Harbor Freight Sunfish Trailer

Thread starter #1
Next spring I was thinking about buying a Harbor Freight utility trailer frame and using it for a Sunfish trailer. I was at the Syracuse, NY HF store yesterday and saw one assembled, and was fairly impressed with how sturdy and well made they are. I also like the 12" wheels that come stock with the kits.

Question: I assume that you need to retrofit a longer trailer tongue to make a Sunfish sit on it properly. Has anybody out there done such a retrofit and if so, how did it work? Also, any general reviews on how the HF trailers hold up and ride?

Alan Glos
Cazenovia, NY
 
#4
The tongue is fine as-is, trailer is for a 12'-14' boat. I got the 8" wheels, 12" wheels would help reduce the bounce. Anyway, the trailer is sort of a add you own hardware kit as in add a winch, better safety chains etc. Mine works fine but if I were to sell one of my trailers it would be the HF, I'd keep the one with the shocks and coil springs I got used for $150 bones.

One mod needed to carry a SF. Get rid of the roller that comes as a bow snubber and use a rubber V-Block. And a couple of Eye-Bolts replacing the fender bolts to fasten a strap over the hull.
 

Wayne

Member Emeritus
#5
. . . you might also consider moving the bunks out where they carry the hull closer to a point where its strongest, less flexible, and least susceptible to fatigue..., and shift the whole carrying load a little forward.

A "V" bunk near the bow, in combination with longer, wider main bunks might also help distribute the weight over a broader area.

. . . or use the gate-side utility model trailer. Remove the gate-sides, drop in your bunk frame, and slide on the boat. I used that method for a few years..., kept the boat hoisted to the garage ceiling when it wasn't being used.
 

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#6
This is how I modified the trailer for my sunfish. I used 2x12's with the contour of the bottom of the hull cut into the top. My neighbor had just recarpeted so I got to go nuts padding it up :).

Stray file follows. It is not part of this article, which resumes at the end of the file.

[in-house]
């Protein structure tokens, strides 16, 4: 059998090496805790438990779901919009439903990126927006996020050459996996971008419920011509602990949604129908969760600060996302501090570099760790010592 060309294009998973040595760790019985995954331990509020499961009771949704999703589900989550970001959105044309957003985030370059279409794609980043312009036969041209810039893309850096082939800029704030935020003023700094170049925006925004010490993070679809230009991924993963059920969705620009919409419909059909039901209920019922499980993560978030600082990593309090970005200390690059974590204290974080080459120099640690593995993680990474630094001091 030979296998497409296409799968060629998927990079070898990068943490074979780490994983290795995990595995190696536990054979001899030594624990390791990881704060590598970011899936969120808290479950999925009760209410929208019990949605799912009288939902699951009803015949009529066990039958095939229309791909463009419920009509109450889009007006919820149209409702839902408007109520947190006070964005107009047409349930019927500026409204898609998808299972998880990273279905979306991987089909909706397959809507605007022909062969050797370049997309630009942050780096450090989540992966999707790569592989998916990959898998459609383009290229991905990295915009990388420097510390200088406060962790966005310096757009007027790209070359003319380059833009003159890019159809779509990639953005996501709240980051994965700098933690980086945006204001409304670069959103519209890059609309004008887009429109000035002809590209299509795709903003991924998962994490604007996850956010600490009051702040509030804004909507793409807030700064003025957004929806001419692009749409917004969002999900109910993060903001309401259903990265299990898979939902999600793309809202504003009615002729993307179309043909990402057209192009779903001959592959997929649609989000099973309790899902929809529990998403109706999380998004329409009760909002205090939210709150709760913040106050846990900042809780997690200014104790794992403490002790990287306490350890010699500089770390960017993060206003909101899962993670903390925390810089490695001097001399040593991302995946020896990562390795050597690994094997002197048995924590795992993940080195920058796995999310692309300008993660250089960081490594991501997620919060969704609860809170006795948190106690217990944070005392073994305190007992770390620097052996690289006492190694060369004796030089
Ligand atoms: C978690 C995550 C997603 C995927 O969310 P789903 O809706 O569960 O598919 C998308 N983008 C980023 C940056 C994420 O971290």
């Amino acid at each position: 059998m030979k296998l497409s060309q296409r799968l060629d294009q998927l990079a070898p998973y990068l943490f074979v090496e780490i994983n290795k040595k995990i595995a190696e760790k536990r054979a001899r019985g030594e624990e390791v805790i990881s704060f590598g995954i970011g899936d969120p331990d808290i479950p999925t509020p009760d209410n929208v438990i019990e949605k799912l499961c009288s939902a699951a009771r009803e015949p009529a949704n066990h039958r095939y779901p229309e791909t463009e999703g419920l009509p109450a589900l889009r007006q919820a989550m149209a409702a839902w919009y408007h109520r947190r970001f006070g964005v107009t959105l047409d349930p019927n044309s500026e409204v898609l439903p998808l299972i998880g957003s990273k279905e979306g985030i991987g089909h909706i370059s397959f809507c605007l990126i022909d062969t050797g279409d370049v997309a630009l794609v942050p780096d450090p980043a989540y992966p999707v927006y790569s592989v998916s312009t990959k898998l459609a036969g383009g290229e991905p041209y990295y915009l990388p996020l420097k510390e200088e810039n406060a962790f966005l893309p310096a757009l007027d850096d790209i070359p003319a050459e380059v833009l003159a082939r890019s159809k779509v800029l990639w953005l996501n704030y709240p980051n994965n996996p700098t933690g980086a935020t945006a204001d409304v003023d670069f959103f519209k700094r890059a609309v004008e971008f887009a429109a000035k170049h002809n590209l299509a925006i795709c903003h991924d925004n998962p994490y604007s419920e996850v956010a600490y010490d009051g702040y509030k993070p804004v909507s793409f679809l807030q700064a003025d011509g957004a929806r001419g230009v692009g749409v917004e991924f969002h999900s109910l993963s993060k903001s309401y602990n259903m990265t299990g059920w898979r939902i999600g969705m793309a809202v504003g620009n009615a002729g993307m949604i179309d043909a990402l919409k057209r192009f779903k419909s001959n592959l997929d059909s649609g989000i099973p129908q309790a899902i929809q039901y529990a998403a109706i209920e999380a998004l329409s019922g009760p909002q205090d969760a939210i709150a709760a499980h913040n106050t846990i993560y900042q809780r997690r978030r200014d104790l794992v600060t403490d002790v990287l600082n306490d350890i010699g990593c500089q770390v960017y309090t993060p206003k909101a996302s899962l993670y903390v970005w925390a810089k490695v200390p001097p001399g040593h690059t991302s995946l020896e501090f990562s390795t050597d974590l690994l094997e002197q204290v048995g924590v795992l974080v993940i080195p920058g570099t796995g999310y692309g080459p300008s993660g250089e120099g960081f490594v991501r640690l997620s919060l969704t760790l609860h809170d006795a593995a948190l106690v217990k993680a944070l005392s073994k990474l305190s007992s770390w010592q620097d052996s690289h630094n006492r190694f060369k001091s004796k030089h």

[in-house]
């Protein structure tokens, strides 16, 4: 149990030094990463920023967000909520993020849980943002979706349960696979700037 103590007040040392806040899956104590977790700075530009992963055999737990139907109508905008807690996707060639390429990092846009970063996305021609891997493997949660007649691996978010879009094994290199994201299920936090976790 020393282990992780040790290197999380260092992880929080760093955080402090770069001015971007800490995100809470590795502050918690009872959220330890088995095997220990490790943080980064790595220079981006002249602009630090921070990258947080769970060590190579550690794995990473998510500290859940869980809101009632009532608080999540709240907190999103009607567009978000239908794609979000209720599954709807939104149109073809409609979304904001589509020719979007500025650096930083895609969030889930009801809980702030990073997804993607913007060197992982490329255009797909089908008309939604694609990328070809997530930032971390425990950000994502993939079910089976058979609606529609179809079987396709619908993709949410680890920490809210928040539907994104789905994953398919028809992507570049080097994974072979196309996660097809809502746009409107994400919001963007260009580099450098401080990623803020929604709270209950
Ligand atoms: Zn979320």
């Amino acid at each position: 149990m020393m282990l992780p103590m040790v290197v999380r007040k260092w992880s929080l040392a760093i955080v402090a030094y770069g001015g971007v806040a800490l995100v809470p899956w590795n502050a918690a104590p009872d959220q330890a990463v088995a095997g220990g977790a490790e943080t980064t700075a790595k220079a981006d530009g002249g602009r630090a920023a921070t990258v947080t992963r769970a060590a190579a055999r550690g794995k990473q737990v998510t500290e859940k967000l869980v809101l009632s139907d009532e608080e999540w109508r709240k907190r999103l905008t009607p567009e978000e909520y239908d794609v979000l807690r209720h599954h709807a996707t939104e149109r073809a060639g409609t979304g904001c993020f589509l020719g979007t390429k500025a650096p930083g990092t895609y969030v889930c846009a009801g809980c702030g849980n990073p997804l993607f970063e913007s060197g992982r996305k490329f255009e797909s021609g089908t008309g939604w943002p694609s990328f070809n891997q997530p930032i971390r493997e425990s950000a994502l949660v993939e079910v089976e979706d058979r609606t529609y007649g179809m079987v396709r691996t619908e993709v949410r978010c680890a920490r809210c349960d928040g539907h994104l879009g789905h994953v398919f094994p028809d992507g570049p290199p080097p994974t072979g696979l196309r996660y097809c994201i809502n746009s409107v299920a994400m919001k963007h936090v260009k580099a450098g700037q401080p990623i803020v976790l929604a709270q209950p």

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SmoothSailing

Pirateer, Sunfish & Sailfish Owner
#8
Very interesting, Sailandsurf_89. I'd always wondered how those incredibly inexpensive, new HF trailers would hold up. Apparently they don't.
 

L&VW

Well-Known Member
#9
I'm not surprised at the criticism. :rolleyes: You don't have to Google very far to find descriptions like "crap" for Chinese-made steel. :(

I first noticed it many years ago when I was using coat hangers for oxy-acetylene welding. The old ones were American-made and worked fine for welding, but there's so many impurities in the new foreign-made coat hangers, you really have to buy dedicated welding materials. :oops: When it comes to tools, most new tools are made in China, including Snap-on, Stanley, Husky and Craftsman. You're better off buying used American-made tools.

That said, I don't know where American trailers get their steel. A neighbor gave me a Continental trailer, about six years old—routinely immersed in salt water. The ocean had rusted it badly, and he couldn't trust it—although it was galvanized from the factory. I sold it to a boater who needed to move his boat from the water to his back yard—a distance of about 300 feet! (A good use of that trailer, I'd say... :) ).

Since I car-top, I probably shouldn't be offering trailer advice; however, I believe it is better to really cinch-down the Sunfish to the padded bunks. While traveling, a loose Sunfish can head south, while the trailer bunks are heading north. The hammer-effect would shake the structural foam loose, and not do the trailer any good. :confused:

Has anyone tried using no bunks at all on the trailer, by instead using a sling, trampoline- or net- material?
 
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